Space!… the final frontier! Well, not really… particularly in video gaming, where space games flood the market with shoot’em ups, real time strategy, first person shooters and platformers… space it seems, is far from empty!
So amongst all this clutter and, indeed, space junk. It’s good when a title comes a long that can remain fresh and exciting. Cue Galaxy on Fire, Fish Labs sprawling Space opera, a 3D adventure where you play as Keith T Maxwell, a Han Solo-esque space pilot with the Galaxy as his playground.
The universe of Galaxy on fire has many different civilisations, or un-civilised in some cases, but the main two are Humans (Terrans) and the Vossk (alien). These two are in a long and brutal war with each other… it’s up to you to decide where your allegiance should lie.
The game begins with you taking on a simple task of clearing some space junk… a perfect time then to get acquainted with the controls. You have two options available: accelerometer and touch. The accelerometer option has you titling the device to move your ship in 3D space. Much like a flight simulator you tilt forward to dive and tilt back to climb, tilting left to right steers, or banks, the spacecraft in that direction [you can also invert the controls, but I don't why you would want to do that]. The touch option gives you an on screen analogue stick, which handles the movement. Both options handle firing and speed boosts via the same touch controls on the right side of the screen. You should choose the option you are most comfortable with, both work extremely well, but I prefer tilt for it’s more realistic flight feel.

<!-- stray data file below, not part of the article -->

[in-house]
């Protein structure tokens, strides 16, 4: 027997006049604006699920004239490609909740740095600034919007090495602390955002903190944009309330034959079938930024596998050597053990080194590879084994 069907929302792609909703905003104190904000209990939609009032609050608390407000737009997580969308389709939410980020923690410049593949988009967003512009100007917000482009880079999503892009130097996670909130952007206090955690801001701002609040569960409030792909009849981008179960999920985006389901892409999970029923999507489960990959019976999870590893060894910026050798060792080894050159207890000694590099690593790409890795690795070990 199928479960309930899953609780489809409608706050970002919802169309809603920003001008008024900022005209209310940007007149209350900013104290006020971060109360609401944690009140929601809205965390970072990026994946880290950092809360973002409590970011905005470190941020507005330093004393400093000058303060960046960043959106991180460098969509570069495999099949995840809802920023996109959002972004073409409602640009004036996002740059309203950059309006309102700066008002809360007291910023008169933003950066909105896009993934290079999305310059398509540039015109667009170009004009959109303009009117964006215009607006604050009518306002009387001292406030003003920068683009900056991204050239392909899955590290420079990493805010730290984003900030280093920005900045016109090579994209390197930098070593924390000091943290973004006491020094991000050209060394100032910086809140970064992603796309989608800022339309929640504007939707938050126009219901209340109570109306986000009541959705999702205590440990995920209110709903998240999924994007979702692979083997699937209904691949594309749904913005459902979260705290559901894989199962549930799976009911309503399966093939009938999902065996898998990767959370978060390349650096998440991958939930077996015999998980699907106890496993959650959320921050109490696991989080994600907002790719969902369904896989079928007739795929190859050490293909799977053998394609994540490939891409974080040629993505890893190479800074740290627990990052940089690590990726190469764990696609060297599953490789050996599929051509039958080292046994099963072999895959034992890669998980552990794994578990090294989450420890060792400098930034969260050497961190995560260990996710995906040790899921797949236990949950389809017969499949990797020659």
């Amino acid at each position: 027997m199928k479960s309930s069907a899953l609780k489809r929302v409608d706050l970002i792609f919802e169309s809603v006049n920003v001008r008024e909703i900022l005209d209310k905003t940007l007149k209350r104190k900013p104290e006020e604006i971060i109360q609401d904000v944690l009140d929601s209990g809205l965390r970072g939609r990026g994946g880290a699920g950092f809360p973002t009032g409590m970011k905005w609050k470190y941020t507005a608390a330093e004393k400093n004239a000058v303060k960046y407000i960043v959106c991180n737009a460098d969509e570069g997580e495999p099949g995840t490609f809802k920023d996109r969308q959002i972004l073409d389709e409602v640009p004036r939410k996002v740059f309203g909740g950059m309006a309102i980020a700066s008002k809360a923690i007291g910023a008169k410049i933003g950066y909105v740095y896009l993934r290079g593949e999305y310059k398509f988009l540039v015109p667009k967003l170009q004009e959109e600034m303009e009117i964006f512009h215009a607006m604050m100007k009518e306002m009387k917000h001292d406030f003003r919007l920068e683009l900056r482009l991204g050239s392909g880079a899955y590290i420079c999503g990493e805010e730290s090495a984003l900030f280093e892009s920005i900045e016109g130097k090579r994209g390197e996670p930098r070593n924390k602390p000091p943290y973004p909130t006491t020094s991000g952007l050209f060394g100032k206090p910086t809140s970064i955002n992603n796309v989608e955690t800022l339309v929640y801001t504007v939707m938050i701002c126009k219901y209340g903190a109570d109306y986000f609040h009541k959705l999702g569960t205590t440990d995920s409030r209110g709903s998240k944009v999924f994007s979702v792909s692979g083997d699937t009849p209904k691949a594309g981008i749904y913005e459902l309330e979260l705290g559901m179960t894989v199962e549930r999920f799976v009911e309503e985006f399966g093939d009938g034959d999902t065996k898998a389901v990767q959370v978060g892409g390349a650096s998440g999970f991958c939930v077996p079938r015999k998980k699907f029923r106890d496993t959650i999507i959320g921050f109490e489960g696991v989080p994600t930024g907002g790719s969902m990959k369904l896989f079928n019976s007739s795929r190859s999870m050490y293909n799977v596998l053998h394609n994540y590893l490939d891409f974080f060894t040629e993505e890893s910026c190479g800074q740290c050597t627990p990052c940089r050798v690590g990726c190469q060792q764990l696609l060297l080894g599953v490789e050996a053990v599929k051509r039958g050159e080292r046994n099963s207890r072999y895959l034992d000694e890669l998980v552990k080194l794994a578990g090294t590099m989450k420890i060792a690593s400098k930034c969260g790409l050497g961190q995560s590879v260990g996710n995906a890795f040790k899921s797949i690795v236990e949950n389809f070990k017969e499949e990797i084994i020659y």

Forward motion is automatic, with you travelling at a constant speed. A boost is available, but only for a short time until it is replenished. Weapons feature an auto fire mode, which can be turned on or off in game, and is very useful in longer battles. Ship to ship fighting is pretty straight forward, when to far away to see, an enemy ship appears as a red dot on your screen. When it nears a small bounding box appears around the ship as well as a health bar. When viewed from the side, a cross appears in front of the ship indicating where to shoot for damage. As long as you shoot in that general direction you’ll land successful shots, just as long as you can keep up and not get out manoeuvred.